Indeed, an APT framework could be deepened to seek regional solutions to outstanding problems. The methods used should be based on “soft” governance principles, rather than on coercive rule enforcement, and in contrast to narrow bargaining over national interests. It could start by tackling those areas that do not invoke mutually incompatible claims and build confidence in this new framework. The problems of regional piracy and environmental pollution in the South China Sea could be low-threat starting points, points noted as far back as the 1992 Asean Declaration on the South China Sea. There could be cooperation over the existential threat of piracy as a starter. This could be followed by cooperation in the management and protection of people around the area who are periodically ravaged by typhoons, floods, pollution, and depletion of fish stocks, piracy and war.
As we write, this country is seeking the help of both China and the United States to combat sea pirates in the light of apparent militant Islamist attacks on international shipping. An existential threat to this country and its neighbors are possible attacks along the Sibutu Passage between Sabah and southern Philippines. This deepwater channel is used by 13,000 vessels annually and offers a short cut between Australia and the East Asian manufacturing giants–China, Japan and South Korea.
Over time deepened commitments to regional comprehensive security will help to reduce threats—social and economic—in the face of a turbulent global system, lessen the arms race and make disputed claims in the South China Sea opportunities for cooperation rather than conflict.
For this, the joint cooperation between Asean and China, Japan and South Korea in areas of comprehensive security would be essential. Japan’s offer to help improve coast guard operations in Southeast Asia, based on its concern over piracy against Japanese ships and major oil or LNG carriers, is a promising sign of a more proactive stance. For this to happen, there will have to be more cooperation between China and Japan on security issues. This could only happen if both countries bury the hatchet, so to speak.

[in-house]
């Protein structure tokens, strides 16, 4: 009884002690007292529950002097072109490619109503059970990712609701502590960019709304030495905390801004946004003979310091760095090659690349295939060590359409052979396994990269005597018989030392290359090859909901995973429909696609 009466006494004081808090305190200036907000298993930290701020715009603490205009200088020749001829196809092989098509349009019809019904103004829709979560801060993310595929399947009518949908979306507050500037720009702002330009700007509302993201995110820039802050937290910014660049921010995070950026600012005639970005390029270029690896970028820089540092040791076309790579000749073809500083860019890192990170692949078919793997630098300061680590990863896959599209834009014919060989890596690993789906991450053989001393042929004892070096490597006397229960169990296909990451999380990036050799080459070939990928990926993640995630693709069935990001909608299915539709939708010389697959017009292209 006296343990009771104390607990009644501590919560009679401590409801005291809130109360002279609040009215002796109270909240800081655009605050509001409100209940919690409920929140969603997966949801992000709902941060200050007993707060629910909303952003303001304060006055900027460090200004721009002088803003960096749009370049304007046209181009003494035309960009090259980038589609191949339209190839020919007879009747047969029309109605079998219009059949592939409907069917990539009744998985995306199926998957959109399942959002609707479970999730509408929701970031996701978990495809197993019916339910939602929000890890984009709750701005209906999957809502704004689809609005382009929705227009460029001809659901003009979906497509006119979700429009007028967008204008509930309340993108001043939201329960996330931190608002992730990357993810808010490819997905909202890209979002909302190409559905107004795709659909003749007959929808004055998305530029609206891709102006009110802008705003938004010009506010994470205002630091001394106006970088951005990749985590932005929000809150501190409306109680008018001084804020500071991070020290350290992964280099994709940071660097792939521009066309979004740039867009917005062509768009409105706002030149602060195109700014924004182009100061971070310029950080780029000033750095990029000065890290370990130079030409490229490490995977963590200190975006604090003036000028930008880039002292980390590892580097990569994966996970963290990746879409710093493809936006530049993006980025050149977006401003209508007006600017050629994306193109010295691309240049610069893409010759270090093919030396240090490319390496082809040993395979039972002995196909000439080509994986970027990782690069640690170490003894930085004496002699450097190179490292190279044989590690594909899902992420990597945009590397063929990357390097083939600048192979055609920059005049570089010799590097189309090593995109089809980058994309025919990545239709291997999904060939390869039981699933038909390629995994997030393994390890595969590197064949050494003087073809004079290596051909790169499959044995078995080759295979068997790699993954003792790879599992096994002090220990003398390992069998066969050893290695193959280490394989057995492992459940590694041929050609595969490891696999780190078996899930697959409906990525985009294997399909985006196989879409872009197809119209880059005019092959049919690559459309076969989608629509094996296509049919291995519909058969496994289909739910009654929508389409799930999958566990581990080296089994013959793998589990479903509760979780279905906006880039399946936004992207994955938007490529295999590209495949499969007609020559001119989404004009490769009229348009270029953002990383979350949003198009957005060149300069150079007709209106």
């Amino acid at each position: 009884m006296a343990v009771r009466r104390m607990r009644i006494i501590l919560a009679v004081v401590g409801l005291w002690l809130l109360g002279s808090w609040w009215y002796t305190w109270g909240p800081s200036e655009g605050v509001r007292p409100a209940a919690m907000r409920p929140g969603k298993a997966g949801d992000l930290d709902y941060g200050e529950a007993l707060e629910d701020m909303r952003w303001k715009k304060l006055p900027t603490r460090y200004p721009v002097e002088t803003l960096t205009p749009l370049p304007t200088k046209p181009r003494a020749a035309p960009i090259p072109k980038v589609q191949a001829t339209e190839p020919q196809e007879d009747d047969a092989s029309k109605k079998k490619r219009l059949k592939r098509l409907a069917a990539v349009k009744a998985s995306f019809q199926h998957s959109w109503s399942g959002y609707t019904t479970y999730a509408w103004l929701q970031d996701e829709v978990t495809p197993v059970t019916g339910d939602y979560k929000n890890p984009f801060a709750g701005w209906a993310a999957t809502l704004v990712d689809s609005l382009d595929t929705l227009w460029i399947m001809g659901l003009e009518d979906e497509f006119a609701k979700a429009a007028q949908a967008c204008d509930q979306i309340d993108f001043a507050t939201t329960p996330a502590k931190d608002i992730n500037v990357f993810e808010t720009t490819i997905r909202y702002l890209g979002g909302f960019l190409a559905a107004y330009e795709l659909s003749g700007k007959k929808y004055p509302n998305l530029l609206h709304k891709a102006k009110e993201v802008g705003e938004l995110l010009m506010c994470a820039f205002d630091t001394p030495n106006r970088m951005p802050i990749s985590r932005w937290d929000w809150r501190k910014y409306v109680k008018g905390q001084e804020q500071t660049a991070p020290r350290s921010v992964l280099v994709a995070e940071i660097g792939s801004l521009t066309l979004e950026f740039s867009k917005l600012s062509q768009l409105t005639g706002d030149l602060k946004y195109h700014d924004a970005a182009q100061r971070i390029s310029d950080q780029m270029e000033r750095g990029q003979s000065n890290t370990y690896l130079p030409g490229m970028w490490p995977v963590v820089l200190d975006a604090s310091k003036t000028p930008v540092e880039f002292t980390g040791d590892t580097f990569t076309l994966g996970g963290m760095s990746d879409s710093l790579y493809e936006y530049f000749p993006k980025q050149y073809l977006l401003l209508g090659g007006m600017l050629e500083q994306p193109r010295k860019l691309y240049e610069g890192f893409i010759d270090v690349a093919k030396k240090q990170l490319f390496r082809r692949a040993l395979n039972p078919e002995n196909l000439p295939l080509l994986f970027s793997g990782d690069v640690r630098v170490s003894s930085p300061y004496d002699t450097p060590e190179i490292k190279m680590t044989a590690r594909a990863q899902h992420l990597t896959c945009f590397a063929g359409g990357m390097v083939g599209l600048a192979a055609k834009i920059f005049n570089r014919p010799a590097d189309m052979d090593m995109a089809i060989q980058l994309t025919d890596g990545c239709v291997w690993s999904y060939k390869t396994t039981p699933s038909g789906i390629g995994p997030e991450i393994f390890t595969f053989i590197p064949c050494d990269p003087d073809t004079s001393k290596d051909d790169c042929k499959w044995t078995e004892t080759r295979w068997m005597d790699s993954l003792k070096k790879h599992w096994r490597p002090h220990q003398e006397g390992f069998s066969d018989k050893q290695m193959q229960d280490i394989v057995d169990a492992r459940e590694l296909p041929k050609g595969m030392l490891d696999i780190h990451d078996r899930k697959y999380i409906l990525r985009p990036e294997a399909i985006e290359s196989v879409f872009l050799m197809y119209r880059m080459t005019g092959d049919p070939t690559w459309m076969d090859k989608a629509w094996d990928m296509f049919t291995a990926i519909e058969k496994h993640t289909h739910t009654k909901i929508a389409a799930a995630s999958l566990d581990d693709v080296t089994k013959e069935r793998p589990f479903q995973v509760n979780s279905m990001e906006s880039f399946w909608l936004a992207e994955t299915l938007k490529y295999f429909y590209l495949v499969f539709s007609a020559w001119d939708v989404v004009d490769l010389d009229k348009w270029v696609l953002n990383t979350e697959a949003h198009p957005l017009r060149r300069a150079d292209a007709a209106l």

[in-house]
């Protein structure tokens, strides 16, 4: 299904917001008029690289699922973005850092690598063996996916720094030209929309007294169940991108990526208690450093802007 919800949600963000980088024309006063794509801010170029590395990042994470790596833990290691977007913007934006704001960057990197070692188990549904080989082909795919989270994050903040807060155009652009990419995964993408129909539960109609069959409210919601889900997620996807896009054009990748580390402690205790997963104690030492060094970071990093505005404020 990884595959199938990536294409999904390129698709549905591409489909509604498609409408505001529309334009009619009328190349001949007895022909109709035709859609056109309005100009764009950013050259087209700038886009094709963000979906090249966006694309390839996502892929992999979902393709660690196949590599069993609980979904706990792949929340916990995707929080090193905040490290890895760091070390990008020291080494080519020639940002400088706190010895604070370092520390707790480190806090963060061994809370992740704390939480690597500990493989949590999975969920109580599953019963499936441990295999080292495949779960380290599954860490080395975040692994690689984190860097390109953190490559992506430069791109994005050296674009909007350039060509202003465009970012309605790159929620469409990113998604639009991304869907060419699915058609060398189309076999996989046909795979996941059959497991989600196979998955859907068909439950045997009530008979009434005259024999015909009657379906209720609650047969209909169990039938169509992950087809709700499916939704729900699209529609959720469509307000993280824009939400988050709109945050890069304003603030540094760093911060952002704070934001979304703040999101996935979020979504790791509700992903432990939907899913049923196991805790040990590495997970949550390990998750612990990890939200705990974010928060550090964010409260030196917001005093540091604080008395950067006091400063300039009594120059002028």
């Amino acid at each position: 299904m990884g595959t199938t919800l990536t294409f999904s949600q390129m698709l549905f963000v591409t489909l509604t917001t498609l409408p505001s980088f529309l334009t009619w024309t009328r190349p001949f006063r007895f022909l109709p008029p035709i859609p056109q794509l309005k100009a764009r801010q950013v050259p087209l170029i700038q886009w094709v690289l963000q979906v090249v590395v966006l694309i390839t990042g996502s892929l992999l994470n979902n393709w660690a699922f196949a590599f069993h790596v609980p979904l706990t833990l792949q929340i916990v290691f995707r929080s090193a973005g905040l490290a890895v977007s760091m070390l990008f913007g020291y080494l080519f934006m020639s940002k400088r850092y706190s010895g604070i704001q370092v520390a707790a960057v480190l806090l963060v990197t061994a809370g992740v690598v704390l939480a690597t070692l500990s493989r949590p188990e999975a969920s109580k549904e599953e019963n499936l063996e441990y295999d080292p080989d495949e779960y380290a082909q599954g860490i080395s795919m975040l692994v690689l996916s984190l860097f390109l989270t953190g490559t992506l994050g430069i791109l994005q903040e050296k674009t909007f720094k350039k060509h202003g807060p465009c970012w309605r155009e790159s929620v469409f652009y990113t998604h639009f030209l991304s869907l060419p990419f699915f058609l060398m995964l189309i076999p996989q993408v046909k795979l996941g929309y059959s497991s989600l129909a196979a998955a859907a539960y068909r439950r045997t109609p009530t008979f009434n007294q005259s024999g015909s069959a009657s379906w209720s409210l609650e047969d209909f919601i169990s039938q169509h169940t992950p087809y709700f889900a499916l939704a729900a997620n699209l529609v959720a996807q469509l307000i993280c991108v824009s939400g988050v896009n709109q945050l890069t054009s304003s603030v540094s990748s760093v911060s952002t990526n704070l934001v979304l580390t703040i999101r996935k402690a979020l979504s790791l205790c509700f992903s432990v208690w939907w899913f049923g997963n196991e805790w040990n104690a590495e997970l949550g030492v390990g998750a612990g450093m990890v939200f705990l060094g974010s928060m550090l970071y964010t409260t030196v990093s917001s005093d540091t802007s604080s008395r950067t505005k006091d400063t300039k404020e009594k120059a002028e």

Chinese concerns over sustained economic development, over the future of Taiwan, of expansion in the South China Sea, over defense modernization and increased power projection abilities, and a latent containment policy by a US coalition, has in the past prevented China from providing regional leadership.
Today, however, China may have stopped wailing over its century of humiliation as it braces itself as a great power preparing to be more assertive. The One Road, One Belt (OBOR) initiative and the Asian Infrastructure and Investment Bank (AIIB) is China’s attempt to convince its neighbors that it has no intention of bullying them, even after it becomes economically stronger.
The involvement of both China and Japan in Asean designs is a healthy development in that the process is likely to produce a check and balance to eliminate some of the risks of either of these great powers gaining too much unilateral influence. Indeed, the quest for a “stable and legitimate” regional order, linking different integrative circles at the levels of Southeast Asia, East Asia and the Asia Pacific can only be the best situation for Asean.
Moving away from the geopolitical issues and going into the geo-economic—in the absence of the doomed Trans-Pacific Partnership initiative of the US—the Regional Comprehensive Economic Partnership proposal of China, plus her landmark program, the OBOR—which promises to invest billions of dollars in infrastructure projects, e.g. railways, ports and power grids across Asia, Africa and Europe, to be underwritten by the AIIB—should be the centerpiece in any Asean + 3 dialogue, one which would could place in the backburner the raging controversy surrounding claims in the South China Sea which can now be discussed in a more congenial atmosphere après the above confidence-building measures.
Let’s face it, the sustainable development of the Asean does not lie in its pulling itself by its own bootstraps, so to speak, but by engaging geopolitically and geo-economically its larger periphery controlled by economic and political superpowers in East Asia and the Asia Pacific. The fact is the Asean intra-regional trade is much smaller than its interregional trade and its security relies mostly on a modus vivendi with the superpowers.